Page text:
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Reduction of leukocyte telomere length in radiographic hand osteoarthritis: a population based study
  1. Guangju Zhai (guangju.zhai{at}kcl.ac.uk)
  1. St Thomas' Hospital, United Kingdom
    1. Abraham Aviv
    1. Hypertension Research Centre, Department of Paediatrics, University of Medicine and Dentistry of New, United States
      1. David J Hunter
      1. Clinical Epidemiology Research & Training Unit, Boston University School of Medicine, United States
        1. Deborah J Hart
        1. Twin Research & Genetic Epidemiology Unit, St Thomas’ Hospital, London, United Kingdom
          1. Jeffrey P Gardner
          1. Hypertension Research Centre, Department of Paediatrics, University of Medicine and Dentistry of New, United States
            1. Masayuki Kimura
            1. Hypertension Research Centre, Department of Paediatrics, University of Medicine and Dentistry of New, United States
              1. Xiaobin Lu
              1. Hypertension Research Centre, Department of Paediatrics, University of Medicine and Dentistry of New, United States
                1. Ana M Valdes
                1. Twin Research & Genetic Epidemiology Unit, St Thomas’ Hospital, London, United Kingdom
                  1. Tim Spector (tim.spector{at}kcl.ac.uk)
                  1. St Thomas' Hospital, United Kingdom

                    Abstract

                    Background: Although age is the strongest predictor of osteoarthritis, the exact mechanism underlying this disorder remains elusive.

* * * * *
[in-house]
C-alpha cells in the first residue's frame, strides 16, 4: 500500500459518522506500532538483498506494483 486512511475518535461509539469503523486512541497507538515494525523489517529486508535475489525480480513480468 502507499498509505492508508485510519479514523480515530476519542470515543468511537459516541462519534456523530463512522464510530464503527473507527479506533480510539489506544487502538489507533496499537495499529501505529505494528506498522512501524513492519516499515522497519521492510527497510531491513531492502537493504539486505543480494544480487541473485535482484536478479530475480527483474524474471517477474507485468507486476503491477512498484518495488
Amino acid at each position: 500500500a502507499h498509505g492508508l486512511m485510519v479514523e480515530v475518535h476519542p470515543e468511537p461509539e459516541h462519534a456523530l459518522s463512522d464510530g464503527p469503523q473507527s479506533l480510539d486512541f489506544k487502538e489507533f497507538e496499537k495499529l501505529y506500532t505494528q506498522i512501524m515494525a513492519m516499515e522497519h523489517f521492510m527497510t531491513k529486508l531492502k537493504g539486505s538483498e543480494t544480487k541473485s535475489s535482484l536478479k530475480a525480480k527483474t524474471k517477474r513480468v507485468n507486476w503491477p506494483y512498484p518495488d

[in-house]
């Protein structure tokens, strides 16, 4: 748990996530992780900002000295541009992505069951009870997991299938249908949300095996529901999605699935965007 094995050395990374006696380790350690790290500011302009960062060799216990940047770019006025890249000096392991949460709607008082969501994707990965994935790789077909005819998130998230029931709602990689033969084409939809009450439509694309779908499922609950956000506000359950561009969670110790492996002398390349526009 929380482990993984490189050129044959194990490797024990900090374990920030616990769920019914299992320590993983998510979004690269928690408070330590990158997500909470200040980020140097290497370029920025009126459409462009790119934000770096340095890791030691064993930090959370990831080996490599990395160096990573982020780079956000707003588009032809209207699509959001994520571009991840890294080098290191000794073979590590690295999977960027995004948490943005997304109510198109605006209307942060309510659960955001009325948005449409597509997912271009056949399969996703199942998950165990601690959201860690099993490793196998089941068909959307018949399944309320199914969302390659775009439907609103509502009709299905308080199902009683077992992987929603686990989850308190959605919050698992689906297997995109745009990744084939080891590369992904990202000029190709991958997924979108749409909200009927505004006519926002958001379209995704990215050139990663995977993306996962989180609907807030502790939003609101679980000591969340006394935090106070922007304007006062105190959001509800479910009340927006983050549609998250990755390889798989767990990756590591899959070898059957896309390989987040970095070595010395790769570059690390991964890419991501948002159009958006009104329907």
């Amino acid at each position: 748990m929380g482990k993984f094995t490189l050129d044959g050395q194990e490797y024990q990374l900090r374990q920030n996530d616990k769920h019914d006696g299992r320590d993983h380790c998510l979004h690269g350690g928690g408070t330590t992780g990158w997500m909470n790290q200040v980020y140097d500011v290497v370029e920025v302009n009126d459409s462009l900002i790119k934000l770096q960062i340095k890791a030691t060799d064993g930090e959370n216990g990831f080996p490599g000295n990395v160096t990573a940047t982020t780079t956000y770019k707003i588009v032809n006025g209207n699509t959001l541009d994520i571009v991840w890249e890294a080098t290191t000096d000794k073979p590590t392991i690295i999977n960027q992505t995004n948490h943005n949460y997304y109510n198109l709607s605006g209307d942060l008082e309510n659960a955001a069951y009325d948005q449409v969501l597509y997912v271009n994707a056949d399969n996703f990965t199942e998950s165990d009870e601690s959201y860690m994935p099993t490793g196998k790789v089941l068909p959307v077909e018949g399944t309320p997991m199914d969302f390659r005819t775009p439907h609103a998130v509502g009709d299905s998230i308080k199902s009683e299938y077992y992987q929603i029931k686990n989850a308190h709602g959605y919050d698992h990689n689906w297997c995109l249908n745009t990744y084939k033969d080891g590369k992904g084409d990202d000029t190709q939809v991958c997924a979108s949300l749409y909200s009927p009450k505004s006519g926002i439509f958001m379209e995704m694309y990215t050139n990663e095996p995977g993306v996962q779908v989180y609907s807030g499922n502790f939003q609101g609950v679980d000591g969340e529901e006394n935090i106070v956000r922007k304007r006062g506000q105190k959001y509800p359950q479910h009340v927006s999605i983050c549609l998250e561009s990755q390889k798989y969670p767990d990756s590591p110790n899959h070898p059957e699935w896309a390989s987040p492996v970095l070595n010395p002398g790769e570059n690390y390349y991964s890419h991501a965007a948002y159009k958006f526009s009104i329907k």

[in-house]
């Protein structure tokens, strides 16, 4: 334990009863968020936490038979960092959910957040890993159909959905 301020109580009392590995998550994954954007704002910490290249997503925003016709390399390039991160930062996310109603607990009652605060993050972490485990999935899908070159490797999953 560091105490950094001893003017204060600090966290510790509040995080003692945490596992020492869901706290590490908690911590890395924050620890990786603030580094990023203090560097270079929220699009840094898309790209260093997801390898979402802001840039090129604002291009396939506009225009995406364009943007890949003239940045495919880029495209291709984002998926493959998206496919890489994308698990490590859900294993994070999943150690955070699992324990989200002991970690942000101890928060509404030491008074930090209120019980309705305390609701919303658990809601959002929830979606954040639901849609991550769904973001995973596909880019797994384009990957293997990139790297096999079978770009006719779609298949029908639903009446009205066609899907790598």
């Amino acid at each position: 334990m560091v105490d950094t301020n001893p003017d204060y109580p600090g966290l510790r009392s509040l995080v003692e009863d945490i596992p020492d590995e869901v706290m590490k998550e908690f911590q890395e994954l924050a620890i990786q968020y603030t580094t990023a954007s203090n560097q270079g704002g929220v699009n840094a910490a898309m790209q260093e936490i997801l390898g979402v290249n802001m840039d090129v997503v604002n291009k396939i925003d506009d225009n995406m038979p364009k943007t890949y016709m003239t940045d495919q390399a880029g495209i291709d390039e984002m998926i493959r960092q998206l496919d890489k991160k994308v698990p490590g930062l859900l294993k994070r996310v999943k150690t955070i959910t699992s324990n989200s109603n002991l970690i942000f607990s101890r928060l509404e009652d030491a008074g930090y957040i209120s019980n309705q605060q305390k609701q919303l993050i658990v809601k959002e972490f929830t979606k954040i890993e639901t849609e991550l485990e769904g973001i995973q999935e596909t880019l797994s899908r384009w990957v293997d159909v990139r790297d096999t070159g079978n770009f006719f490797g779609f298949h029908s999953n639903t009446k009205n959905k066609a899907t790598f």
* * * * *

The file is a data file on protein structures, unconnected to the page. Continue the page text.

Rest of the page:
Objective: To examine the association between leucocyte telomere length (LTL), a bio-indicator of ageing, and radiographic hand osteoarthritis.

                    Methods: An unselected, predominantly female sample from the TwinsUK Adult Twin Registry (Twin Research and Genetic Epidemiology Unit, St Thomas Hospital, London, UK) was studied. Radiographs of both hands were obtained with a standard posteroanterior view and assessed for radiographic osteoarthritis according to the Kellgren/Lawrence (K/L) score. Individual radiographic features including osteophytes and joint space narrowing (JSN) were also assessed on a four-point scale using a standard atlas. Hand osteoarthritis was defined radiographically as having >3 osteoarthritis-affected joints of both hands (K/L score>2). Severity of hand osteoarthritis was indicated semiquantitatively by total K/L scores, osteophytes, JSN scores and proportion of joints affected. Mean LTL was measured by the terminal restriction fragment length using the Southern blot.

                    Results: A total of 1086 Caucasian subjects (mean (SD) age 55 (8.0) years) were studied. LTL was 6.95 (0.64) kb and was inversely correlated with age. After adjustment for age, sex, body mass index and smoking, LTL was significantly shorter by 178 bp in subjects with hand osteoarthritis (n = 160) than in those without (n = 926; p = 0.04). LTL was also significantly associated with semicontinuous measures of osteoarthritis (eg, total K/L score, JSN score, osteophyte score and proportion of joints affected) after adjustment (all p(0.02) in a dose–response fashion.

                    Conclusion: Shorter LTL equivalent to around 11 years of annual loss in normal people is associated with radiographic hand osteoarthritis and disease severity, suggesting potential shared mechanisms between osteoarthritis and ageing, and implicating oxidative stress and low-level chronic inflammation in both conditions.

                    • aging
                    • leukocytes
                    • osteoarthritis
                    • telomere

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